US military veteran imprisoned in Singapore for violating COVID-19 stay-at-home order

An instructor pilot assigned to the Alaska Air National Guard was sentenced to four weeks in a Singapore jail on...

An instructor pilot assigned to the Alaska Air National Guard was sentenced to four weeks in a Singapore jail on Wednesday for violating the country's COVID-19 stay-at-home orders.

Brian Dugan Yeargan, a 44-year-old FedEx pilot from Eagle River, Alaska, arrived in Singapore from Australia on April 3 and was immediately served with a mandatory stay-at-home notice for a period of 14 days, according to the government of Singapore.

After just two days, Yeargan left the location of his quarantine, took a train to a busy commercial area, and purchased multiple personal items over the span of three hours, the government alleged.

Yeargan's excursion took place just days after Singapore announced a “circuit breaker” curbing social and economic activity in an effort to slow the spread of COVID-19. 

Just two weeks later, Singapore had the highest number of positive COVID-19 in all of Southeast Asia.

Here's how Yeargan's jaunt around Singapore went down, according to the Anchorage Daily News:

During court proceedings, a prosecutor told the judge Yeargan walked to the airport station, took a train to the busy City Hall station, and walked about 30 minutes to a shopping mall, media reports said.

Yeargan recalled there were about 1,000 people at the station and 10 to 20 people at each shop he visited, according to an account in Channel News Asia. He bought a thermometer and a few boxes of face masks at four stores; at that point, it was difficult finding such supplies in Alaska.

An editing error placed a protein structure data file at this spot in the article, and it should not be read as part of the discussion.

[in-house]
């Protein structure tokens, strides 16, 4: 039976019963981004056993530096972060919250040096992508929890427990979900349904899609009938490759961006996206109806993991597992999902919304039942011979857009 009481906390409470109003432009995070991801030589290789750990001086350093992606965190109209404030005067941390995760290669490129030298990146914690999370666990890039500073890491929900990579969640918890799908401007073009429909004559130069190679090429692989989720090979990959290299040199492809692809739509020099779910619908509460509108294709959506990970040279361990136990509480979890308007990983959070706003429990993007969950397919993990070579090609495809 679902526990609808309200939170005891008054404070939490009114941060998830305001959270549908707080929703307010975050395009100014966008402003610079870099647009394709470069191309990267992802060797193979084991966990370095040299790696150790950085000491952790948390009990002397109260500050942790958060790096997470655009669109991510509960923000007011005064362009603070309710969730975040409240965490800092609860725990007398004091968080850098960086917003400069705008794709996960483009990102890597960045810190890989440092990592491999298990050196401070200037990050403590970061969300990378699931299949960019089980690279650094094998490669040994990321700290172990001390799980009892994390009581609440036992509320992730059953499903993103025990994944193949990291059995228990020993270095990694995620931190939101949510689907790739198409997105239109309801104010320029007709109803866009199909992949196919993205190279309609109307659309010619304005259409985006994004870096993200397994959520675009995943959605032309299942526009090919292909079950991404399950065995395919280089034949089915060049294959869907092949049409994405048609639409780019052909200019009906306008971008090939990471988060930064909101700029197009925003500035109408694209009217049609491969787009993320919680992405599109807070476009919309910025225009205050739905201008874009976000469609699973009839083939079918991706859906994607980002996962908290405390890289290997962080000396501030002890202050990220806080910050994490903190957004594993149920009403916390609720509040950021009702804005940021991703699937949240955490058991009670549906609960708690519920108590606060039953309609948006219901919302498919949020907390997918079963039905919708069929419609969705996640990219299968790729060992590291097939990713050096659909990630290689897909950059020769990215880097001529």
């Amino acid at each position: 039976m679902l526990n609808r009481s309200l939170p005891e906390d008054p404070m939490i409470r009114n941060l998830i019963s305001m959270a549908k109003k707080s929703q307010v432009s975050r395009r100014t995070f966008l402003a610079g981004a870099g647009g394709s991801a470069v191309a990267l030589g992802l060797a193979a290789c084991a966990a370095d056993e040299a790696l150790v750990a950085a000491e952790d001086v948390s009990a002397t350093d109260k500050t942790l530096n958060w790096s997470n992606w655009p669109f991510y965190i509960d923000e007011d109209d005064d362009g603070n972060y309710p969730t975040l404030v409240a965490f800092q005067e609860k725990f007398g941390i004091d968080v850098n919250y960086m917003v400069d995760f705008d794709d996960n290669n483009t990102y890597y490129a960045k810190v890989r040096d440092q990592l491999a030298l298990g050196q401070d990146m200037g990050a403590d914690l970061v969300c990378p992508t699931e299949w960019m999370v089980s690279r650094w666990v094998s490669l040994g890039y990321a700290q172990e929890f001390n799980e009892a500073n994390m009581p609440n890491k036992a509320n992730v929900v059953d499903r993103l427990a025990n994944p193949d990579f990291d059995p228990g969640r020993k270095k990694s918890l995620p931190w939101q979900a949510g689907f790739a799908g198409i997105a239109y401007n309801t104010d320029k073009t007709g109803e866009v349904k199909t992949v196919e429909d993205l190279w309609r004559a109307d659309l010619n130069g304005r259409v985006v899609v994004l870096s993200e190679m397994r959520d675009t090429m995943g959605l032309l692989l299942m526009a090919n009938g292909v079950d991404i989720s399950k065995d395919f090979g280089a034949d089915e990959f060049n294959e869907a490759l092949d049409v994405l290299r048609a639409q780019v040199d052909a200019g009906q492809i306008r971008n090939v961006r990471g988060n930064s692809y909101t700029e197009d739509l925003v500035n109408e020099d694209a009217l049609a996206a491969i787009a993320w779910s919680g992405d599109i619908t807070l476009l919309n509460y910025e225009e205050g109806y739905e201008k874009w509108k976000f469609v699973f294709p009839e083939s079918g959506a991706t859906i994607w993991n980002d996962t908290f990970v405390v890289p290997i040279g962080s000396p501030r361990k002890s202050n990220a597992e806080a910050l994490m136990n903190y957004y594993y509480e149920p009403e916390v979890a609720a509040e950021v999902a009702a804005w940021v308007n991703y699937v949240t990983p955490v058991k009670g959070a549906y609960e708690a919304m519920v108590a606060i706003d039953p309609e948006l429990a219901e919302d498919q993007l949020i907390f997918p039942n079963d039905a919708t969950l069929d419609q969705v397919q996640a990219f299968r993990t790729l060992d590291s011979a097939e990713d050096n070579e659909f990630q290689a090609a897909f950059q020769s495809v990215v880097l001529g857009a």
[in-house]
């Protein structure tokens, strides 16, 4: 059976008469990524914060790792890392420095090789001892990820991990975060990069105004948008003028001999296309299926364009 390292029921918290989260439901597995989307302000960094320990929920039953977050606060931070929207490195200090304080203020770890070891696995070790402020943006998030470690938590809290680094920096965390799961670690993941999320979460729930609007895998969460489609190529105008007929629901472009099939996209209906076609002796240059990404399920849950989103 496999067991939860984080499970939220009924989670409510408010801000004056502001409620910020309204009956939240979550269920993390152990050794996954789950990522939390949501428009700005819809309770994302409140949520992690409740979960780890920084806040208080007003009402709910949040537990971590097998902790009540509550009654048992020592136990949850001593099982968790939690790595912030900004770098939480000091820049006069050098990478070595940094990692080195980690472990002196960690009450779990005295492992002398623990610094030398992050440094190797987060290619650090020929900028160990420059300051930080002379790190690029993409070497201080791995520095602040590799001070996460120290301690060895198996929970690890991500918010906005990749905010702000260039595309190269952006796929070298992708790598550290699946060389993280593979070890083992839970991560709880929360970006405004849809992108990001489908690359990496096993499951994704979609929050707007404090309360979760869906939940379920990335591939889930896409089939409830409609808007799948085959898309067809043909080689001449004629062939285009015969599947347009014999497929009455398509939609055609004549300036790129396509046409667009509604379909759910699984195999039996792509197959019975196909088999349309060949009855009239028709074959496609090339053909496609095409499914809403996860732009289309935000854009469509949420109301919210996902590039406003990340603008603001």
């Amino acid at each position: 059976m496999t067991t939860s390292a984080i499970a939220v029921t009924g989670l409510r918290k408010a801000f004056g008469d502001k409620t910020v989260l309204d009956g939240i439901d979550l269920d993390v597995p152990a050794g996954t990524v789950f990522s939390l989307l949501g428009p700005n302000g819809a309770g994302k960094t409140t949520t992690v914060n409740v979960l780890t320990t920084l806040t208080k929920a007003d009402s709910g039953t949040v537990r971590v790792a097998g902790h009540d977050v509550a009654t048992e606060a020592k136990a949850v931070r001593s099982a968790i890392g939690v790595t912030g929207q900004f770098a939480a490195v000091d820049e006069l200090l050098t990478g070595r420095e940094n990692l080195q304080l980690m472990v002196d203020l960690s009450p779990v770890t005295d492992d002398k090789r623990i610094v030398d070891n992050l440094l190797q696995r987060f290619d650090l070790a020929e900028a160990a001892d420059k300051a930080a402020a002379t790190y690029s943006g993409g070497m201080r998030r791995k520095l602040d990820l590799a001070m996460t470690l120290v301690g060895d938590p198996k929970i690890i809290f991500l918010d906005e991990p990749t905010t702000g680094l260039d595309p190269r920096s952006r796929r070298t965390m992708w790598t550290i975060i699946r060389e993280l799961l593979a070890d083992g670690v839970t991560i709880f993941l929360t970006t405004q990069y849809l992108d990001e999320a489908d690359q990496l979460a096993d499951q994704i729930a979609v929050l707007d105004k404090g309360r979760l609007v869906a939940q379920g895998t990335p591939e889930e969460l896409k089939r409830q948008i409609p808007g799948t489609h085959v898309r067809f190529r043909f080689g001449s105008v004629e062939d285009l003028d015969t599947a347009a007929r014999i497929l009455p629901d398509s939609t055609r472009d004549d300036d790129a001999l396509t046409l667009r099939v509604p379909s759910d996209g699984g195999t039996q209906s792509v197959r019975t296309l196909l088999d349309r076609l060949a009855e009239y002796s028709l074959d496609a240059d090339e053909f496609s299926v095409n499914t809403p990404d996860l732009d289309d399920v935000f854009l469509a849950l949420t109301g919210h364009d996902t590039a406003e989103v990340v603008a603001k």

His lawyer said he wore a mask on the trip.

As he walked to another train station, someone from FedEx called and told Yeargan to go back to his room, reporters covering the proceedings wrote. He got a taxi right away.

Yeager pleaded guilty to one count of breaching the stay-at-home order, according to the Anchorage Daily News, telling the presiding judge that he never received a physical copy of the notice.

“I’d like to humbly offer my apologies and say I have the highest regard for the Singapore people and its laws,” Yeargen reportedly told the court, per Channel News Asia.

Yeargan has a long history with the U.S. military. According to his LinkedIn profile, he served in the Army for just two years, from 1994 to 1996. His father told the Anchorage Daily News that his son was a former Army Ranger, although Army Human Resources Command could not immediately confirm the nature of his service.

After several years as a flight instructor with Take Flight Alaska, Yeargan enlisted in the Air Force in 2002, becoming a Cessna T-37B instructor pilot at Vance Air Force Base. He later became the Director of Wing Airlift Operations at McChord Air Force Base and a C-17A Instructor Aircraft Commander at Elmendorf Air Force Base, according to his LinkedIn profile.

After leaving the Air Force in 2012, Yeargan worked as a pilot for Alaska Airlines before joining FedEx in 2017. 

“FedEx adheres to all regulations and guidelines from government authorities related to the containment of COVID-19, and ensures that it takes the necessary steps to maintain the high standards of behavior expected of our employees to protect the health and safety of our team members and the communities in which we serve,” FedEx spokeswoman Davina Cole told the Anchorage Daily News.

Yeargan has served as a C-17A instructor pilot for the Alaska Air National Guard since he left active-duty. The AANG did not immediately respond to request for comment.